I also noticed that some flat braids facing the opening of my newly acquired old sirih bags showed a possibility of having been made using 9 loops. You might remember that 2-person braiding in Mamasa used 10 loops (News No.8). It should be noted that these two regions that have historically tied closely have two different approaches to the same technique.
I also found a shirt with a front facing of a braid made using 3-person lace technique. This also indicates the wide range of the technical development in Sadan Toraja. (Note 5)
(Photo 2 Shirt with an insertion of a braid made using 3-person lace technique. Photo: K. Kusakabe © 2005)
3. Ideas for Purse Strings
Progress in the ResearchMany sirih bags I have collected from Mamasa and Sadan Toraja have the opening trimmed around with a flat braid.
A thin square braid circles the opening passing through in and out the stitches of the flat braid. The square braid works as a closure string as well as reinforcement of the opening.
(Photo 3a Purse for carrying a kandaure. Carry string is threaded through the stitches of the 4-ridge flat braid. Photo: K. Kusakabe © 2006)
At the earlier survey trip (March, 2005), I recorded for the first time in Mamasa flat braids with slits for passing the closure braid. During the summer 2005 survey in Sadan Toraja, I found braids with yet another usage as carry straps, explained in the following section, in addition to those with the same idea of Mamasa.
Sirih bags equipped with these novel braids are still made on a small scale and sold in Sadan Toraja. During the survey of August to December 2005, I recorded three women in S-, B- and T-villages (north), and one woman each in B-village (east), S-village (south), and P-village (south-west), altogether six women, who make tie strings and carry straps. These types of sirih bags, however, are not in my collection from Mamasa. It might be that the idea did not grow in Mamasa because they already had developed the use of tablet-woven bands for this purpose. (Note 6)
Ideas for the purse strings
Sirih bag, known also as sepu, is a women's purse necessary in the society where a custom of betel chewing still remains strong. It is also an important accessory for formal attire. While the majority of sepu sold commonly in town are simply made, they were originally made of the body of hand-woven brocade trimmed by loop braids. This is the type of sepu that has been made traditionally in northern villages known as the Weaving Villages by tourists. I confirmed three braiders, nene M, nene A and nene B in the area. The former two spent a half-day enthusiastically demonstrating their skill.
(Photo 4 Nene A demonstrates l-m braiding on the balcony of granary with her grand daughter assisting. Photo: K. Kusakabe © 2005)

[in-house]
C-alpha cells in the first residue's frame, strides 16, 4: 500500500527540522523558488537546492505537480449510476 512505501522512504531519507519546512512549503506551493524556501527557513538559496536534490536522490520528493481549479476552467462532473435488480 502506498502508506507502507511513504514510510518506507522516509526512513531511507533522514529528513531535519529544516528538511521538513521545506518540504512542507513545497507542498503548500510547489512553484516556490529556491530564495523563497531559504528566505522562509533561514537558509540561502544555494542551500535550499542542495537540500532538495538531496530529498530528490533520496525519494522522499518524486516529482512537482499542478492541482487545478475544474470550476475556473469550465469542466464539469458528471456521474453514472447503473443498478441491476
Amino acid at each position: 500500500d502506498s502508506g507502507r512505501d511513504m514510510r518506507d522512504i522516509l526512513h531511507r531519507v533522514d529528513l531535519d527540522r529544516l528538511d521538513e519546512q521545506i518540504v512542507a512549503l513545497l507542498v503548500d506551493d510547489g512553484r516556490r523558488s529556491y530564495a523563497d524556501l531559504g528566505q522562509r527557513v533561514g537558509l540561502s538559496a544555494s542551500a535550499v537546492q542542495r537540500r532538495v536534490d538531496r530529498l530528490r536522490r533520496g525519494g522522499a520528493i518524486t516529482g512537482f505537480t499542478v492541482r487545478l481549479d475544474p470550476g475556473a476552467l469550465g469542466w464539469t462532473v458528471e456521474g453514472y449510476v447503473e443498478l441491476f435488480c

The set of braids attached to sepu are baba sepu (the facing around the opening) and ulang sepu (closure and carry strap). The former is a 10-element (5-loop) 4-ridge flat braid with slits made regularly inserting about three repeats of the twin flat procedure between those of the 4-ridge flat. I outlined in the issue no. 8 about rante rante braid with slits for the same purpose made using the same method in Mamasa.
The carry strap has a square braid or (4-ridge) flat braid in the middle part and twin 2-ridge flat braids at both ends. Twins are passed separately through the slits of baba sepu from one end along the front and backsides of the purse opening. The ends of the twins meet on the other side of the purse opening where they are tied together.
The twins on the other end of the strap are passed in the same manner from the opposite side of purse opening. The strap works smoothly in opening and closing the purse.
(Photo 5 Nene M made this lovely hand-made sirih bag. She has made every part by her own hands: weaving, braiding and beads works. Photo: K. Kusakabe © 2006)
Here I find an example of witty ideas of utilizing l-m braids in Toraja. Unfortunately, no younger generation seem to be interested in inheriting these techniques.
4. Sirih Bag with Red-Diamond-Patterned Baba Sepu
I acquired a small sirih bag trimmed with a red-diamond-patterned braid.
The body of the purse is of plain-weave natural-color cotton. The fabric shows slight weft-way ridges, the kind known as bamban in Toraja. The fabric has a long history and is a favorite among the people. It is, however, no longer produced.
The carry strap is of 5-loop braid of pineapple fibers exactly like the braids describe in the previous section. Fibers from pineapples growing naturally in the surrounding mountains have been used for ages.